They tied your hands and they clamped your mouth
Wasn't no way out of that deep dark cave


I heard the news today, oh boy
They hauled your ship up on the shore
Now the city gone dark, there is no more joy
They tore the heart right out and cut him to the core


Put on your bags and get 'em packed
Leave right now, you won't be far from wrong
The sooner you go the quicker you'll be back
You've been cooped up on an island far too long


Slow down you're moving way too fast
Come together right now over me
Your bones are weary, you're about to breathe your last
Lord, you know how hard that it can be


Roll on, John, roll through the rain and snow
Take the right-hand road and go where the buffalo roam
They'll trap you in an ambush before you know
Too late now to sail back home


Tyger, tyger burning bright
I pray the Lord my soul to keep
In the forests of the night
Cover 'em over and let him sleep

If you buy the CD just to own this one song, it'll be worth it. Then again, with iTunes you can easily buy singles these days. Get the whole darn thing. Thanks for the memories, Bob.

On a related topic, there are volunteer work crews down at the Armory tomorrow and the following Saturday from 10:00 till 3:00. It's a big building and a lot of work to get it ready for the next phase in its renovation. Meet some of the Friends who served on the Bob Dylan Way committee and others involved in this historic preservation project.

Thursday, September 20, 2012

Weighing In On Dylan's Tempest.

I dreamed I asked Bob what makes a good song. He said, “Whatever you can get away with.”

On 9/11 Bob Dylan released his 35th album to enormous fanfare. By means of social media, a host of pre-release buzz, and a much talked about video the album gained an immediate audience, high rankings on the charts and high praise from the critics. But was the high praise simply due to the fact that Dylan’s still making music, or because the songs on this new collection were themselves worthy of the praise? Here’s my take.

First off, as I go back through the piles of Dylan albums and CDs in my collection, one thing is certain. This guy knows how to open. The common denominator of nearly every album is that the first cut gets you in. That is to say, unless there’s a song that makes you wish to make a second listen, you’ll not be back.

“Beyond Here Lies Nothing” opens Together Through Life. Awesome, bleak, wonderful. “Thunder On The Mountain” thrusts you into Modern Times with serious exuberance. Love and Theft is introduced with Tweedledee and Tweedledum. And the Grammy award winning Time Out of Mind opens with the painful, exquisitely anguished “Love Sick.”

Then again, go way back and you see it’s always been that way. Changing of the Guard, Tangled Up in Blue, Hurricane, Blowin’ in the Wind, The Times Are A-Changing, Like a Rolling Stone, Subterranean Homesick Blues, Gotta Serve Somebody, Shot of Love… all serve as vibrant opening numbers on Dylan albums, each of them tell-tale signs introducing the material reflected there, invitations to go further in, farther along.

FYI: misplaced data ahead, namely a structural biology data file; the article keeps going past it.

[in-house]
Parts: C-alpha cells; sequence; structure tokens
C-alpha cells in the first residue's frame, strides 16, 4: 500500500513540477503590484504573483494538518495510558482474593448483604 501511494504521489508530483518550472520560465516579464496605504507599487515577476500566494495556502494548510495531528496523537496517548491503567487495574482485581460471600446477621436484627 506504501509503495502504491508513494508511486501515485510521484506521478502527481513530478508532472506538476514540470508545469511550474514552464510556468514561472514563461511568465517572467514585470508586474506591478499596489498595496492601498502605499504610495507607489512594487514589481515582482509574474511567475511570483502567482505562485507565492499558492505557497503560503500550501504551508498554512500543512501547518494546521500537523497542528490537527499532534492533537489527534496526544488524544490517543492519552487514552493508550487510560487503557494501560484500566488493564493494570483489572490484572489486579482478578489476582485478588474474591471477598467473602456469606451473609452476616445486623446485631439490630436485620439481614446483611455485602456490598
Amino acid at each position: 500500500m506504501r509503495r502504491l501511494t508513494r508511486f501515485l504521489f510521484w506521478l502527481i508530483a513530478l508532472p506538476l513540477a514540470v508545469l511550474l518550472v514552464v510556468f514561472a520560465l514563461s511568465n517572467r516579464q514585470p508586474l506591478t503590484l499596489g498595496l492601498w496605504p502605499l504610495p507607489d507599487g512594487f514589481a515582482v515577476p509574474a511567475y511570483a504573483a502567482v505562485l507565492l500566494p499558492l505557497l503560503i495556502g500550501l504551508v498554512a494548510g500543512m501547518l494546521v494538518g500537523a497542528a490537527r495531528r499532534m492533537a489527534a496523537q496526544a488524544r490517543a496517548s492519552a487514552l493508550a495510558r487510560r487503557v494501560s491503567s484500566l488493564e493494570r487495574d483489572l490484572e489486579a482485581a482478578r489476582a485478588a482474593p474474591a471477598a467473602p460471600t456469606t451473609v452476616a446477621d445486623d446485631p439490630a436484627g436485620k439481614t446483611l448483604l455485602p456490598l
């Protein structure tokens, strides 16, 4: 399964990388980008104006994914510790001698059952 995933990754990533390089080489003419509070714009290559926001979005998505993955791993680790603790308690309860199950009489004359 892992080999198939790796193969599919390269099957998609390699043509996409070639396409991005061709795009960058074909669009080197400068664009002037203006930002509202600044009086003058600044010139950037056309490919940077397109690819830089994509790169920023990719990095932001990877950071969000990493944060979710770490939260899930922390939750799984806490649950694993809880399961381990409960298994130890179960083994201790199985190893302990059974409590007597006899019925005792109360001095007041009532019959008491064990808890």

“Duquesne Whistle” performs the honors on Tempest. The pre-release video set the stage for sure, but what about the rest of the tunes? Will they live up to the opening number?

For me, an album can be evaluated by many measures, and some will be perceived as having greater importance than others. On a most plebian level I think it also has something to do with whether it yanks you back for a seconds and thirds and keeps being satisfying. In point of fact, the real flavor is not going to come through till you get to that fourth listen, and after a week I’m onto my sixth with Tempest. Conclusion: it’s worthy of the accolades it’s received.

My only complaint with regard to the release of Dylan's Tempest is not with the album, but with the critics who say it is Dylan's best album since his last 9/11 release, Love and Theft. I mean, both Modern Times and it's sequel Together Through Life both strike me as worthy predecessors to this accordion-accompanied collection. And I'm not talking falsely here because of the late hour.

A few brief remarks on some of the songs.

Duquesne Whistle 
The intro is light-hearted, upbeat. Then the band chimes in and our feet go shufflin’. The video seems to take you along the same light-hearted track at first, but it’s deceptive because in the vid the storyline takes a very dark twist. There’s even a little torture with creepy echoes of the warehouse scene in Tarantino’s Reservoir Dogs.

So what’s going on here? Well, The opener is like a preface that hints at the rest of the story, and though the music you hear is fanciful, the themes on this album will include a bit of larceny and horror, so you’d best get a hint of it up front. In literature it’s called foreshadowing.

Soon After Midnight 
I have a friend who says that every Dylan album has a couple throwaway songs. I dunno if I agree with that, but if I were to throw a song away, this would be the one for me, at this point in time. But then, in six more listens it might become a favorite. For now, I just feel like pressing the fast forward on this slow, methodical reminiscence.